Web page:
Barbara Gladstone Gallery is pleased to announce an exhibition of new drawings by Marisa Merz.
Marisa Merz’s expressive yet tranquil drawings reveal a deeply personal world teeming with intricate mazes of figures and signs. Her gestures subtly inhabit distinct spaces, as the delicately drawn portraits seem to emerge from a smoky, sumptuous field. Though these portraits maintain an air of intimacy, the underlying themes associated with the Arte Povera movement nevertheless continue to inform her work. The Italian movement, which formed in 1967 and counts Merz and her late husband Mario Merz as founding members, called into question established ideas and assumptions about the processes and materials that had come to define Western art. Though the name has no literal translation, it can be roughly interpreted as “impoverished art,” and Merz, along with the other innovative, seminal artists associated with Arte Povera, began using everyday and organic materials in an effort to subvert the elite status that the art object had attained in its role in the consumerism-based culture of advanced capitalism.
Merz’s attention to sinuous, organic forms, her focus on subjectivity, and the way in which her work negotiates 'low' types of art such as craft underline her position on the relationship between art and life. “There has never been any division between my life and my work,” she has said. Merz advanced this critical framework by drawing on traditional customs associated with female domesticity. Thus she began knitting and the idea of home as a feminine space, a private, intimate realm became central to her work. Merz’s 1966 work Untitled (Living Sculpture) was comprised of thin strips of aluminum that weaved and swirled throughout space and was made for a gallery installation as well as her own home. This lead to Merz’s construction of metal threads woven like clothing, capable of fitting parts of the body. Passionate though calm, her personal investigations continue today in her delicate portrait drawings.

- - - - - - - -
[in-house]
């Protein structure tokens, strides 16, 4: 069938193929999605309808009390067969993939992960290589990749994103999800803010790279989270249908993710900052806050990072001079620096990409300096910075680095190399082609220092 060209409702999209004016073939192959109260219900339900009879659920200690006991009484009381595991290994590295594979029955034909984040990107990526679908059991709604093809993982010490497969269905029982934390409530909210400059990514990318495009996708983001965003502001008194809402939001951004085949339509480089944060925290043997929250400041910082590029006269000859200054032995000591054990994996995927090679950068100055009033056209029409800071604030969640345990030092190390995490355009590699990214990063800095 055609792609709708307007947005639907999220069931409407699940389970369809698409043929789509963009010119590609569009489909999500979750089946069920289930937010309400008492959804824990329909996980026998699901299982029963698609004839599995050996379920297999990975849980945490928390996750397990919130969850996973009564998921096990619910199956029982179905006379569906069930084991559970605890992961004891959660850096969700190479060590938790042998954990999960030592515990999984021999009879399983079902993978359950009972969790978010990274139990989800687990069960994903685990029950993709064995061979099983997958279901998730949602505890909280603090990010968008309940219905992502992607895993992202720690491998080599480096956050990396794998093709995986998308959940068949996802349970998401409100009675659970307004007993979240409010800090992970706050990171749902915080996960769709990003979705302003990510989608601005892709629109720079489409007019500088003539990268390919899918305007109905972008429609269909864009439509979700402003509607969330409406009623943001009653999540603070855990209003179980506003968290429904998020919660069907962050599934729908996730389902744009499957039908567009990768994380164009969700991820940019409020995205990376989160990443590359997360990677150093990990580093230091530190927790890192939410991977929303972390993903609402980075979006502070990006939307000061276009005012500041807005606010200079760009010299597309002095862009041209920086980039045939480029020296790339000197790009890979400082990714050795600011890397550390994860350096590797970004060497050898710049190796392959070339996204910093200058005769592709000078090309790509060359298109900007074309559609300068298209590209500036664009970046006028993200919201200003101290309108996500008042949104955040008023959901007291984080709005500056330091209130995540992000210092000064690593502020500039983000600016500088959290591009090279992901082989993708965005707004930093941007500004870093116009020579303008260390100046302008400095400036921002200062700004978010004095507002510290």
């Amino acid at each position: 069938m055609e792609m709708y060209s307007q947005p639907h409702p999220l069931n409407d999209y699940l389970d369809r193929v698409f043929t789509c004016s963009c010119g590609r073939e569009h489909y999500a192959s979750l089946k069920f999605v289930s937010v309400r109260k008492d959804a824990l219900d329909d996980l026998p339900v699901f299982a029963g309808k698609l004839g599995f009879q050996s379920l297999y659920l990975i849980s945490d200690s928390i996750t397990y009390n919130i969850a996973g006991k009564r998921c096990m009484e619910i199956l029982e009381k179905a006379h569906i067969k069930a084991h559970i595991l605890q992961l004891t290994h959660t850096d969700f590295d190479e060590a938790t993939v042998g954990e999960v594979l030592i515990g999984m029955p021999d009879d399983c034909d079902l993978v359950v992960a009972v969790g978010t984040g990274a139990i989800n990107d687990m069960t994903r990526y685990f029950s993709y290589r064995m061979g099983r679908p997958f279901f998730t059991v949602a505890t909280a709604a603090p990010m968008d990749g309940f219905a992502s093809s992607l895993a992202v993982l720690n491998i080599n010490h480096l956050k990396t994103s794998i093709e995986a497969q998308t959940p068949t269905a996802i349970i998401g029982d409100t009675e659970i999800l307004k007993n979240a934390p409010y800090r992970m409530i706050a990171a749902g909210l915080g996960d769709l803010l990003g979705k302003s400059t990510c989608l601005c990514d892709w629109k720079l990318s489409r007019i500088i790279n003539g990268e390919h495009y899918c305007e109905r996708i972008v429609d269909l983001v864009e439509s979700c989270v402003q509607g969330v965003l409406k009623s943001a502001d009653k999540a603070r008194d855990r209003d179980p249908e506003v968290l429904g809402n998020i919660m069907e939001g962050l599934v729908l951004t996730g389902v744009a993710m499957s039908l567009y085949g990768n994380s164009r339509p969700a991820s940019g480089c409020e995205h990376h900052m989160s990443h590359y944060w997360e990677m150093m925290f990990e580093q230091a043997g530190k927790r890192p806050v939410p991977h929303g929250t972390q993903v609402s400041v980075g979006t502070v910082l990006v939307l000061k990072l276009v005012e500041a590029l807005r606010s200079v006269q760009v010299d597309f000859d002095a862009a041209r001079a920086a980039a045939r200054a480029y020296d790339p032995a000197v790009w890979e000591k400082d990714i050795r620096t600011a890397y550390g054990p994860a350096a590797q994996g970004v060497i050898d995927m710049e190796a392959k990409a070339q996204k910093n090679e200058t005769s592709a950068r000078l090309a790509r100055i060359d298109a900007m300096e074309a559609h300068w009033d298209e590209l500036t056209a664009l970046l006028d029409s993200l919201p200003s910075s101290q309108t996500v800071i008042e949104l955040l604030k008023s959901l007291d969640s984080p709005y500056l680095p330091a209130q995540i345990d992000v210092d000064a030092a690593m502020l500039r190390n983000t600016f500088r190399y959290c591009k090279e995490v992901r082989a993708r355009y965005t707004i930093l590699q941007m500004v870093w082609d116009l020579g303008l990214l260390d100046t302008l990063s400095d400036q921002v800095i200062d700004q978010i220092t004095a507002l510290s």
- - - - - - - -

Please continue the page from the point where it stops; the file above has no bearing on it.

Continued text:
Marisa Merz was born in 1931 in Turin, Italy. She continues to live in and work in both Turin and Milan. Merz’s solo exhibitions include the Museé National d'Art Moderne Centre Georges Pompidou, Paris; the Stedelijk Museum, Amsterdam; the Kunstmuseum Winterthur, Switzerland; and the Villa delle Rose, Galleria d’Arte Moderna, Bologna. Selected group exhibitions include the Guggenheim Museum, New York, "The Italian Metamorphosis,1943-1968"; Kunstmuseum Wolfsburg, “Die italienische Metamorphose, 1943-1968”; Hamburger Bahnhof, Berlin, "Zeitlos"; the 1988 Biennale di Venice; P.S.1., New York, "The KNOT Arte Povera at P.S.1"; Kunsthaus Zürich, Zürich, "Spuren, Skulpturen, und Monumente ihrer praezisen Reise"; and "Documenta 7", Kassel.